Sitting on the banks of the river Huachapea, Chilpancingo, the state capital of Guerrero, located just 83 miles from the Port of Acapulco, is visited by tourists seeking abundant natural resources, historical sites related to Mexican independence and valuable archeological sites.
The most important event of the colonial era was the founding of the state capital of Guerrero, which dates from November 1, 1591, on land that belonged to the town of Zumpango de las Minas.
Almost 200 years later, Chilpancingo was an important point of the map of the struggle for Mexican independence, sheltering insurgents in its mountains while they planned their war strategies.
During this era, as the story goes, the priest José María Morelos y Pavón from Michoacan arrived to persuade the Bravo brothers to join the cause.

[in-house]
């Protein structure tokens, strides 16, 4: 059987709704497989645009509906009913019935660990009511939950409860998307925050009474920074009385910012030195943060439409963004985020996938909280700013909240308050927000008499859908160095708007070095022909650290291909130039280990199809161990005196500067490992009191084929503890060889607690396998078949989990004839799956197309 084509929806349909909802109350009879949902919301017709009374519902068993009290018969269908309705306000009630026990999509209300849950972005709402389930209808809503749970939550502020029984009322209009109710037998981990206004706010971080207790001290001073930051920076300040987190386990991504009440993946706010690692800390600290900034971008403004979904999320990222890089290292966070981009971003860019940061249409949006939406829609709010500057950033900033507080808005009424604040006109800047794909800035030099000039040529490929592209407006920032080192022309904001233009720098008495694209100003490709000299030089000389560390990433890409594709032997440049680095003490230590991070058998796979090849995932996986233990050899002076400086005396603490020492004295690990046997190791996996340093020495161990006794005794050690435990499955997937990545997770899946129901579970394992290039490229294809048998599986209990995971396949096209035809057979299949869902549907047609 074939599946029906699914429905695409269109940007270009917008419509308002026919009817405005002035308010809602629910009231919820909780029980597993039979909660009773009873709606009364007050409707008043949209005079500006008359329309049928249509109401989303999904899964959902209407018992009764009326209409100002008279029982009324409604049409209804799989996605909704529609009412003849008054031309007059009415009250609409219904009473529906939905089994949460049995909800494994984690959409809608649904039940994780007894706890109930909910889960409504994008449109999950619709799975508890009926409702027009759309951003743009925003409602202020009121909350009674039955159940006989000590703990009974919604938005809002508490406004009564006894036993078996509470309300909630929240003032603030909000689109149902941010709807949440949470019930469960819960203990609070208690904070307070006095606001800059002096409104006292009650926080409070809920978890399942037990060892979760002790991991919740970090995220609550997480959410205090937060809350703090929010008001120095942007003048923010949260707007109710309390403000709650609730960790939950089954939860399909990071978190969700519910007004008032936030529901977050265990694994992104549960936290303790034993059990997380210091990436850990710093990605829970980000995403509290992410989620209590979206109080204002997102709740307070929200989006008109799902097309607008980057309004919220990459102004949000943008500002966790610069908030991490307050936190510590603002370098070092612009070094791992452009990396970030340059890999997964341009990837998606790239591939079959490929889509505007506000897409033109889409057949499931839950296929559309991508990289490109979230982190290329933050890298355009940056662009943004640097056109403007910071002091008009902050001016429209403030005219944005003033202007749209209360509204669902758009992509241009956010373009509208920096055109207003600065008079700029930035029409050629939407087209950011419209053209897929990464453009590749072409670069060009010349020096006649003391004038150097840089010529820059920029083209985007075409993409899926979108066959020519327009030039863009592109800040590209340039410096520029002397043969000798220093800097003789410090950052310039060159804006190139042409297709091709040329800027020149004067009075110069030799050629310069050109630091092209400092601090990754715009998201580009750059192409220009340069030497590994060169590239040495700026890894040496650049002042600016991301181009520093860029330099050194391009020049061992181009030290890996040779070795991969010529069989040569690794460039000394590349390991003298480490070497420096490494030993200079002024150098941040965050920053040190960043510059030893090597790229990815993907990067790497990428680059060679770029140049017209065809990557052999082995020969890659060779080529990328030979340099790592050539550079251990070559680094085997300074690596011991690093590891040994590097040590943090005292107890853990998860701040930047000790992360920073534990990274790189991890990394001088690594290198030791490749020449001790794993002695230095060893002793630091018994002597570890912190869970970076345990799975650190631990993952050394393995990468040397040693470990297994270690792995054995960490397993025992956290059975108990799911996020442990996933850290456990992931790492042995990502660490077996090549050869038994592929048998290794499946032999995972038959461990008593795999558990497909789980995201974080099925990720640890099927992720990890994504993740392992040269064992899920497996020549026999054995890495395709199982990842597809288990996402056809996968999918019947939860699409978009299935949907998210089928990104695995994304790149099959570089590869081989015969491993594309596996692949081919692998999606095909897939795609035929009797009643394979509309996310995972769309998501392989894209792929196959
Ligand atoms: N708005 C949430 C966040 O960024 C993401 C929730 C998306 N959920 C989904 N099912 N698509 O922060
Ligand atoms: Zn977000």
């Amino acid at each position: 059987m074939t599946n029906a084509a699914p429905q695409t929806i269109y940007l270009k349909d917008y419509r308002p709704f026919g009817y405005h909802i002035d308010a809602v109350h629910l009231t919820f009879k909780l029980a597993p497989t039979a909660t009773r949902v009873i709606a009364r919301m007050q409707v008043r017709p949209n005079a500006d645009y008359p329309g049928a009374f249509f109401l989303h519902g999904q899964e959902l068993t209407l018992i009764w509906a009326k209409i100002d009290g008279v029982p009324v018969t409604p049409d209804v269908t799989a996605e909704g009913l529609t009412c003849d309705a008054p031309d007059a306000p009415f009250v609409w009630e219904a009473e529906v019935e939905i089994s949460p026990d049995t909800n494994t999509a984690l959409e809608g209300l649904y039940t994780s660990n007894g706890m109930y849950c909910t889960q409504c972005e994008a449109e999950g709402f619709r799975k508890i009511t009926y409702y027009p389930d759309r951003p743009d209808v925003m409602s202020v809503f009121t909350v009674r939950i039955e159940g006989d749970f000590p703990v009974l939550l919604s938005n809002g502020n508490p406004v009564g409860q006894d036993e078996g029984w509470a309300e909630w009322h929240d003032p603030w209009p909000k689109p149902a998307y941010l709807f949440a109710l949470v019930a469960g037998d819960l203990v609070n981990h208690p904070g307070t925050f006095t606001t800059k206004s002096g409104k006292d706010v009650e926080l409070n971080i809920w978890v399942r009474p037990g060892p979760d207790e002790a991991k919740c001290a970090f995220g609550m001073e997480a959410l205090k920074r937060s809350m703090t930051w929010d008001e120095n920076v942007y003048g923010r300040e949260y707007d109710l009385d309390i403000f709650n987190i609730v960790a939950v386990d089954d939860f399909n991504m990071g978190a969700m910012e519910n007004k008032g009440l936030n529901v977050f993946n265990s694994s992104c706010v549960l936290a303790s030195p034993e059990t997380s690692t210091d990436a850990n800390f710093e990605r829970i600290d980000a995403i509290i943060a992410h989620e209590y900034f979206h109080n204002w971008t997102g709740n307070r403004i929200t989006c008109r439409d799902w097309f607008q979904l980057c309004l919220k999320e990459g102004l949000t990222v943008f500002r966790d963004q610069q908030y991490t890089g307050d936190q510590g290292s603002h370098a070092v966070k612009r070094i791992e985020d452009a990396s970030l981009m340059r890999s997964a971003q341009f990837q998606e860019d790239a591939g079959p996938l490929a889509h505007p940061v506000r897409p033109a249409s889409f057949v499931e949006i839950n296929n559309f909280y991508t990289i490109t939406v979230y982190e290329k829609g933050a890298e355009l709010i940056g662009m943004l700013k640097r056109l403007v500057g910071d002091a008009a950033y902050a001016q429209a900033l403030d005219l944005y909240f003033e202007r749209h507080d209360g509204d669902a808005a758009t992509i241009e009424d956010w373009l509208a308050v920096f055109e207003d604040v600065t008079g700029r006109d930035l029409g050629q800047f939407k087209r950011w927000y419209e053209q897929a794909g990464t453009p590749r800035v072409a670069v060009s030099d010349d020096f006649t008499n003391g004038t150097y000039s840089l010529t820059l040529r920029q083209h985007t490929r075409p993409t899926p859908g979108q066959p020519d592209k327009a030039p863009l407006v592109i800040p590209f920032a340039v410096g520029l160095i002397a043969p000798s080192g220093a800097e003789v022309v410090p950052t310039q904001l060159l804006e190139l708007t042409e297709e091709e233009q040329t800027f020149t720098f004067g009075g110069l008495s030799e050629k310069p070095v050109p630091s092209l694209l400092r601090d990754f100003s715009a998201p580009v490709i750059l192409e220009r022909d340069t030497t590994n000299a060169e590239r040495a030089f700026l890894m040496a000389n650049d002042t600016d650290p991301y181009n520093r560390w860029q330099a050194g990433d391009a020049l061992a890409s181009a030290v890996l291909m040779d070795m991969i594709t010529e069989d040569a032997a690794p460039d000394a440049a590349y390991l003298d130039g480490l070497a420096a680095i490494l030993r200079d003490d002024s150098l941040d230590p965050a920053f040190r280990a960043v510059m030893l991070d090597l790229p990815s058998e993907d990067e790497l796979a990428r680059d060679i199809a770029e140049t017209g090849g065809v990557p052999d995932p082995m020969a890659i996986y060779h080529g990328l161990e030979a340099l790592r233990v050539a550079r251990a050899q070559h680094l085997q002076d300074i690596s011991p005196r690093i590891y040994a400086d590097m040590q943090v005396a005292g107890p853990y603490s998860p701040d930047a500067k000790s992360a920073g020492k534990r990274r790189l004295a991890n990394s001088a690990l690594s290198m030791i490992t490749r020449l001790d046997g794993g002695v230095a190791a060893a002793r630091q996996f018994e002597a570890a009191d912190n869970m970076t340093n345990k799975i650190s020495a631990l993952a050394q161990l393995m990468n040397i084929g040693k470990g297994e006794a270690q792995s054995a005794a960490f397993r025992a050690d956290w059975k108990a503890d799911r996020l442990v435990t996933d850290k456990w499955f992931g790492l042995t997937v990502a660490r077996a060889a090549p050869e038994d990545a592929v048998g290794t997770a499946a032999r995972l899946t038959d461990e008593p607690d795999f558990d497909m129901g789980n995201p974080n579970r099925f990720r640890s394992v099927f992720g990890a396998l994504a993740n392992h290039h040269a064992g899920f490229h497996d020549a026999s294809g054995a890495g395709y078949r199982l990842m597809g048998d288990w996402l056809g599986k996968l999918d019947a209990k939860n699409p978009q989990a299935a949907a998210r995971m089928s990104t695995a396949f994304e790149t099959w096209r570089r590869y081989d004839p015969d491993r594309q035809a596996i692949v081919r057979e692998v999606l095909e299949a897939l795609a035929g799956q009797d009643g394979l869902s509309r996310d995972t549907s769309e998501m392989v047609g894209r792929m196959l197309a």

On September 8, 1813, the rebel priest Morelos y Pavón convened the First Congress of Anahuac in Chilpancingo, officially naming the city the capital of the Mexican nation at that time, under the new name of Ciudad de Nuestra Señora de la Asunción (City of Our Lady of the Assumption).
A month later, from this historic city José María Morelos y Pavón declared the abolition of slavery in Mexico and the sovereignty of all Mexican towns.
No doubt the mountains surrounding Chilpancingo were a great help to the rebel army that abolished slavery.
Caves, peaks, lakes, rivers and even archeological sites served as barracks during the Independence struggle, sites that are now visited by tourists looking to combine natural beauty and culture.